Alt-country singer/songwriter Jason Isbell's latest album, The Nashville Sound, begins with a story about a man from the countryside who feels lost and engulfed by the bustling city around him.
"Am I the last of my kind?" he wonders, listing his grievances. "Can't see the stars from the neon lights/Sidewalk's dirty and the river is worse," he laments, knowing the comforts of his humble upbringing are now merely memories ("Daddy said the river would always lead me home/But the river can't take me back in time, and Daddy's dead and gone"), and the home he once knew no longer exists ("The family farm's a parking lot for Walton's Five & Dime").
His tale of a Southern man lost in the big city is a fictional account, but like much of Isbell's music, some personal truths are baked into the mix. He based the song on the true story of his overwhelming first visit to New York City.
Isbell, who grew up just outside the storied music town of Muscle Shoals, Alabama, and began his career working at the city's legendary FAME Studios, has been writing for years about the struggles of working-class people from forgotten small towns, notably on his albums Southeastern and Something More Than Free. But after the outcome of the 2016 presidential election, his stories have taken on a new resonance.
"I think probably what's happened is that society has just sort of caught up to the things I've been complaining about for years," Isbell says. "Had my last record come out now, I think people would feel the same way. Those are the people I grew up around, those are the people that I'm concerned with first and foremost, and that's the part of America that I know the best, so that's what I write about."
Isbell is acutely aware of the megaphone he now possesses as one of today's most celebrated songwriters. The Nashville Sound, recorded with his band the 400 Unit, went straight to number one on the Billboard Country Albums chart and debuted at number four on the Billboard 200: a feat made all the more impressive by the album's limited support on pop country radio and its release on Isbell's independent label, Southeastern Records.
His penchant for telling vivid, heart-wrenching stories about the struggles of the rural working-class have drawn comparisons to Bruce Springsteen, who has also praised his work in the past.
Like Springsteen, Isbell speaks passionately about the community he writes about and grew up around, and he thinks it's gotten a bad rap as of late. "A lot of people feel like those sorts of rural, Rust Belt or Bible Belt, salt-of-the-earth Americans have thrown us into a bit of a political firestorm of sorts, but I don't believe that's true. I don't think that the people I'm singing about voted for Donald Trump. I don't think the people I'm singing about voted at all, for what it's worth," Isbell says. "Most of the folks that I know personally who feel like the system has given up on them don't participate in the system unless they're forced to at gunpoint: i.e., paying taxes or speeding tickets."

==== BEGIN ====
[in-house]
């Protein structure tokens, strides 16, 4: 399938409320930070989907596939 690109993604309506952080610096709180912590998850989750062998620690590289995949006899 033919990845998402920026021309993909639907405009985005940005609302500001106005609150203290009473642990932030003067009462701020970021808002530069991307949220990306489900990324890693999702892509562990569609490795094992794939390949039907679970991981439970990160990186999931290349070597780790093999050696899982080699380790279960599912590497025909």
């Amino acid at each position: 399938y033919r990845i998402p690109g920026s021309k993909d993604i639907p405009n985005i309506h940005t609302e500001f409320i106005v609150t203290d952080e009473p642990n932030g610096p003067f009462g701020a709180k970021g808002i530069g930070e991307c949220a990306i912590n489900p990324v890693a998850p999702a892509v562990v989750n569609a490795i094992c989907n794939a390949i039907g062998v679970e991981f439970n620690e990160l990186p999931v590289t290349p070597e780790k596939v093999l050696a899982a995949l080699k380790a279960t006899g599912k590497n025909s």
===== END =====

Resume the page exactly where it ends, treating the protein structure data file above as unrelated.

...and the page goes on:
Still, Isbell grapples with his own position of privilege as a white man on The Nashville Sound, particularly on the track "White Man's World," where he sings, "I'm a white man looking in a black man's eyes/Wishing I'd never been one of the guys/Who pretended not to hear another white man's joke/Old times ain't forgotten." He goes on to confront people who deny existing structures of power and privilege and are therefore blind to the unique struggles of minority communities: "Your creature comforts aren't the only things worth fighting for," he challenges.
Unsurprisingly, Isbell faced some pushback after the track premiered online. But although some listeners misinterpreted the song as a lecture of sorts, Isbell was, once again, writing about himself on "White Man's World."
"I was trying to discuss, or at least begin a discussion, about my personal experience and what my responsibility would be, because I do have a certain amount of privilege, and I started off — even though my family didn't have a whole lot of money — I still started off as a white, male American, which is kind of the winning lottery ticket in this world these days. So I think it's important for people in my situation to realize that while you shouldn't feel guilt or shame for being born a certain way, you should still use that privilege to try to level the playing field for other people and try to make the world a little bit better rather than just take advantage of the luck that you've been given to be born this way."